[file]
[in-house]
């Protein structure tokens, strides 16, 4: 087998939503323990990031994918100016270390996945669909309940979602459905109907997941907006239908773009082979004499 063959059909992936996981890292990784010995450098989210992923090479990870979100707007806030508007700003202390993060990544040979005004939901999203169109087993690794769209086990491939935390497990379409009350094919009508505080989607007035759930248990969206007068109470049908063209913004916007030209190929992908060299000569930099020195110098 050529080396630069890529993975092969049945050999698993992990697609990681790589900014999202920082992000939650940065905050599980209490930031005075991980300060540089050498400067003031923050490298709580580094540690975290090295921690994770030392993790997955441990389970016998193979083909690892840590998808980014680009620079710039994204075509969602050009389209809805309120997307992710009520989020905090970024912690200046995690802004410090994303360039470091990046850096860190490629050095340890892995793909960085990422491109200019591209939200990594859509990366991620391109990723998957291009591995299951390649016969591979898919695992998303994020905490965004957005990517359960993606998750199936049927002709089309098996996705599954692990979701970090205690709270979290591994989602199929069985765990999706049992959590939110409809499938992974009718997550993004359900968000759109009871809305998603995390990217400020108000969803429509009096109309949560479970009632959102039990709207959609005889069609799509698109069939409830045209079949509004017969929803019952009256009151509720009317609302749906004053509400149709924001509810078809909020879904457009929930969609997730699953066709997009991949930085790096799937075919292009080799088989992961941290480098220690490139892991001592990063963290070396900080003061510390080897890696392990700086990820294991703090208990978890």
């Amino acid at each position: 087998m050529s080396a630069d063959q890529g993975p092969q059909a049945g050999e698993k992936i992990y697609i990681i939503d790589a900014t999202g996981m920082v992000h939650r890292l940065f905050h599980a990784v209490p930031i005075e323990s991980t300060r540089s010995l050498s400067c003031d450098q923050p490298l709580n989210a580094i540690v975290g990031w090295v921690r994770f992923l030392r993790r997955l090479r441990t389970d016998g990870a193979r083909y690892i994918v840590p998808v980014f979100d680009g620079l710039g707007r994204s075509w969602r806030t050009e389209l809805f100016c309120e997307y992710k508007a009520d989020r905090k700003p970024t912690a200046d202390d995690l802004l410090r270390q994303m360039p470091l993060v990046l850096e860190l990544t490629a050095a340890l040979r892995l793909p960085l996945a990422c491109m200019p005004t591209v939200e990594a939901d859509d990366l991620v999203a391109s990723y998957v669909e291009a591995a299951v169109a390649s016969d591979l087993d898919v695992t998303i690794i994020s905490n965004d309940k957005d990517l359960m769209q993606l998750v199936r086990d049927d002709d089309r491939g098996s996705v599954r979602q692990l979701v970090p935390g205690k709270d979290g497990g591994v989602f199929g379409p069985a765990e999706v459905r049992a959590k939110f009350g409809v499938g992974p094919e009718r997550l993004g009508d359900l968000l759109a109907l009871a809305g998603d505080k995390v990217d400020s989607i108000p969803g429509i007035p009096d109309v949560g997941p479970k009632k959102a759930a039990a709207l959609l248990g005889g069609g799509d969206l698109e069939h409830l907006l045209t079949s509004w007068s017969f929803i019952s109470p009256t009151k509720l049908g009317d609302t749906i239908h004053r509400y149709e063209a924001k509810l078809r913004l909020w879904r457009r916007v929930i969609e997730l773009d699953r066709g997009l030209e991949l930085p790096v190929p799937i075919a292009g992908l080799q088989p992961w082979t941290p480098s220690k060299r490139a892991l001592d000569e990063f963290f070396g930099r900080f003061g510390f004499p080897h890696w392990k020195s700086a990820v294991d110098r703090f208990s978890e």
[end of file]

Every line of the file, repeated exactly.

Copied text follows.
[in-house]
């Protein structure tokens, strides 16, 4: 087998939503323990990031994918100016270390996945669909309940979602459905109907997941907006239908773009082979004499 063959059909992936996981890292990784010995450098989210992923090479990870979100707007806030508007700003202390993060990544040979005004939901999203169109087993690794769209086990491939935390497990379409009350094919009508505080989607007035759930248990969206007068109470049908063209913004916007030209190929992908060299000569930099020195110098 050529080396630069890529993975092969049945050999698993992990697609990681790589900014999202920082992000939650940065905050599980209490930031005075991980300060540089050498400067003031923050490298709580580094540690975290090295921690994770030392993790997955441990389970016998193979083909690892840590998808980014680009620079710039994204075509969602050009389209809805309120997307992710009520989020905090970024912690200046995690802004410090994303360039470091990046850096860190490629050095340890892995793909960085990422491109200019591209939200990594859509990366991620391109990723998957291009591995299951390649016969591979898919695992998303994020905490965004957005990517359960993606998750199936049927002709089309098996996705599954692990979701970090205690709270979290591994989602199929069985765990999706049992959590939110409809499938992974009718997550993004359900968000759109009871809305998603995390990217400020108000969803429509009096109309949560479970009632959102039990709207959609005889069609799509698109069939409830045209079949509004017969929803019952009256009151509720009317609302749906004053509400149709924001509810078809909020879904457009929930969609997730699953066709997009991949930085790096799937075919292009080799088989992961941290480098220690490139892991001592990063963290070396900080003061510390080897890696392990700086990820294991703090208990978890």
């Amino acid at each position: 087998m050529s080396a630069d063959q890529g993975p092969q059909a049945g050999e698993k992936i992990y697609i990681i939503d790589a900014t999202g996981m920082v992000h939650r890292l940065f905050h599980a990784v209490p930031i005075e323990s991980t300060r540089s010995l050498s400067c003031d450098q923050p490298l709580n989210a580094i540690v975290g990031w090295v921690r994770f992923l030392r993790r997955l090479r441990t389970d016998g990870a193979r083909y690892i994918v840590p998808v980014f979100d680009g620079l710039g707007r994204s075509w969602r806030t050009e389209l809805f100016c309120e997307y992710k508007a009520d989020r905090k700003p970024t912690a200046d202390d995690l802004l410090r270390q994303m360039p470091l993060v990046l850096e860190l990544t490629a050095a340890l040979r892995l793909p960085l996945a990422c491109m200019p005004t591209v939200e990594a939901d859509d990366l991620v999203a391109s990723y998957v669909e291009a591995a299951v169109a390649s016969d591979l087993d898919v695992t998303i690794i994020s905490n965004d309940k957005d990517l359960m769209q993606l998750v199936r086990d049927d002709d089309r491939g098996s996705v599954r979602q692990l979701v970090p935390g205690k709270d979290g497990g591994v989602f199929g379409p069985a765990e999706v459905r049992a959590k939110f009350g409809v499938g992974p094919e009718r997550l993004g009508d359900l968000l759109a109907l009871a809305g998603d505080k995390v990217d400020s989607i108000p969803g429509i007035p009096d109309v949560g997941p479970k009632k959102a759930a039990a709207l959609l248990g005889g069609g799509d969206l698109e069939h409830l907006l045209t079949s509004w007068s017969f929803i019952s109470p009256t009151k509720l049908g009317d609302t749906i239908h004053r509400y149709e063209a924001k509810l078809r913004l909020w879904r457009r916007v929930i969609e997730l773009d699953r066709g997009l030209e991949l930085p790096v190929p799937i075919a292009g992908l080799q088989p992961w082979t941290p480098s220690k060299r490139a892991l001592d000569e990063f963290f070396g930099r900080f003061g510390f004499p080897h890696w392990k020195s700086a990820v294991d110098r703090f208990s978890e």